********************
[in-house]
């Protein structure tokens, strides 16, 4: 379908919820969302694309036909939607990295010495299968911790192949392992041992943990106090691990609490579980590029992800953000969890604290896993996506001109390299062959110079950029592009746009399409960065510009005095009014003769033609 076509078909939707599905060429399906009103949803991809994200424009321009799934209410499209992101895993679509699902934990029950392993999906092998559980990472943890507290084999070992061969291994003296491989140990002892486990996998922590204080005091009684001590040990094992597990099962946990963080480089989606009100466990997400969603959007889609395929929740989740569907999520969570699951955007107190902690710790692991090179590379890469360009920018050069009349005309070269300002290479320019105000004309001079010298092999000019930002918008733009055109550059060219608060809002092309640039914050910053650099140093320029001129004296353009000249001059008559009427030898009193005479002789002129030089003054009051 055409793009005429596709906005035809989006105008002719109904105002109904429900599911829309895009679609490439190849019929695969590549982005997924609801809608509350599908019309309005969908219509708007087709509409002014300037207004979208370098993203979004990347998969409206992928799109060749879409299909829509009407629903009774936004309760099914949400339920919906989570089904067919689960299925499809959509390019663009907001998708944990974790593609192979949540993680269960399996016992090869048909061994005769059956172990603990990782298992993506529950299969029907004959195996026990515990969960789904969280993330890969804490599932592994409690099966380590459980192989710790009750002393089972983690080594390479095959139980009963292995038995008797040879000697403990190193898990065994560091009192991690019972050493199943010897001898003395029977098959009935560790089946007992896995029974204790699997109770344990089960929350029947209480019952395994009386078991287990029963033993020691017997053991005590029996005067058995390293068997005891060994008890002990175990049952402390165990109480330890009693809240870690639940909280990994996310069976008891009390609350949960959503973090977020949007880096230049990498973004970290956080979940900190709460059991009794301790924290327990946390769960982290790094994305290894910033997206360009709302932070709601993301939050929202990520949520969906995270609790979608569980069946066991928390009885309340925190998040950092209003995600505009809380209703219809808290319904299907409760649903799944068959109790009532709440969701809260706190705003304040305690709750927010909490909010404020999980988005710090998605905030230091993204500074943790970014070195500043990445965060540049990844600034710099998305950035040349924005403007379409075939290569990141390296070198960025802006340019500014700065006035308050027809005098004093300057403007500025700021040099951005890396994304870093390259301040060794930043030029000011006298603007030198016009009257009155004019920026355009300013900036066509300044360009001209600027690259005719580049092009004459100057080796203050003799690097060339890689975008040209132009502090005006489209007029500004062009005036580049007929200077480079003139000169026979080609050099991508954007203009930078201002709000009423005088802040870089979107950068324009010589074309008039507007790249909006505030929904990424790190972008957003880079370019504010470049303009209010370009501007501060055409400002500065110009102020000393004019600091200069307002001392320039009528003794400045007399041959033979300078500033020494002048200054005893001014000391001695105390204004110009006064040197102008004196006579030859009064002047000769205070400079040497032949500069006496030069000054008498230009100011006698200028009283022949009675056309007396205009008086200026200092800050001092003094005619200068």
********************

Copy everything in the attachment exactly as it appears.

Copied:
[in-house]
């Protein structure tokens, strides 16, 4: 379908919820969302694309036909939607990295010495299968911790192949392992041992943990106090691990609490579980590029992800953000969890604290896993996506001109390299062959110079950029592009746009399409960065510009005095009014003769033609 076509078909939707599905060429399906009103949803991809994200424009321009799934209410499209992101895993679509699902934990029950392993999906092998559980990472943890507290084999070992061969291994003296491989140990002892486990996998922590204080005091009684001590040990094992597990099962946990963080480089989606009100466990997400969603959007889609395929929740989740569907999520969570699951955007107190902690710790692991090179590379890469360009920018050069009349005309070269300002290479320019105000004309001079010298092999000019930002918008733009055109550059060219608060809002092309640039914050910053650099140093320029001129004296353009000249001059008559009427030898009193005479002789002129030089003054009051 055409793009005429596709906005035809989006105008002719109904105002109904429900599911829309895009679609490439190849019929695969590549982005997924609801809608509350599908019309309005969908219509708007087709509409002014300037207004979208370098993203979004990347998969409206992928799109060749879409299909829509009407629903009774936004309760099914949400339920919906989570089904067919689960299925499809959509390019663009907001998708944990974790593609192979949540993680269960399996016992090869048909061994005769059956172990603990990782298992993506529950299969029907004959195996026990515990969960789904969280993330890969804490599932592994409690099966380590459980192989710790009750002393089972983690080594390479095959139980009963292995038995008797040879000697403990190193898990065994560091009192991690019972050493199943010897001898003395029977098959009935560790089946007992896995029974204790699997109770344990089960929350029947209480019952395994009386078991287990029963033993020691017997053991005590029996005067058995390293068997005891060994008890002990175990049952402390165990109480330890009693809240870690639940909280990994996310069976008891009390609350949960959503973090977020949007880096230049990498973004970290956080979940900190709460059991009794301790924290327990946390769960982290790094994305290894910033997206360009709302932070709601993301939050929202990520949520969906995270609790979608569980069946066991928390009885309340925190998040950092209003995600505009809380209703219809808290319904299907409760649903799944068959109790009532709440969701809260706190705003304040305690709750927010909490909010404020999980988005710090998605905030230091993204500074943790970014070195500043990445965060540049990844600034710099998305950035040349924005403007379409075939290569990141390296070198960025802006340019500014700065006035308050027809005098004093300057403007500025700021040099951005890396994304870093390259301040060794930043030029000011006298603007030198016009009257009155004019920026355009300013900036066509300044360009001209600027690259005719580049092009004459100057080796203050003799690097060339890689975008040209132009502090005006489209007029500004062009005036580049007929200077480079003139000169026979080609050099991508954007203009930078201002709000009423005088802040870089979107950068324009010589074309008039507007790249909006505030929904990424790190972008957003880079370019504010470049303009209010370009501007501060055409400002500065110009102020000393004019600091200069307002001392320039009528003794400045007399041959033979300078500033020494002048200054005893001014000391001695105390204004110009006064040197102008004196006579030859009064002047000769205070400079040497032949500069006496030069000054008498230009100011006698200028009283022949009675056309007396205009008086200026200092800050001092003094005619200068």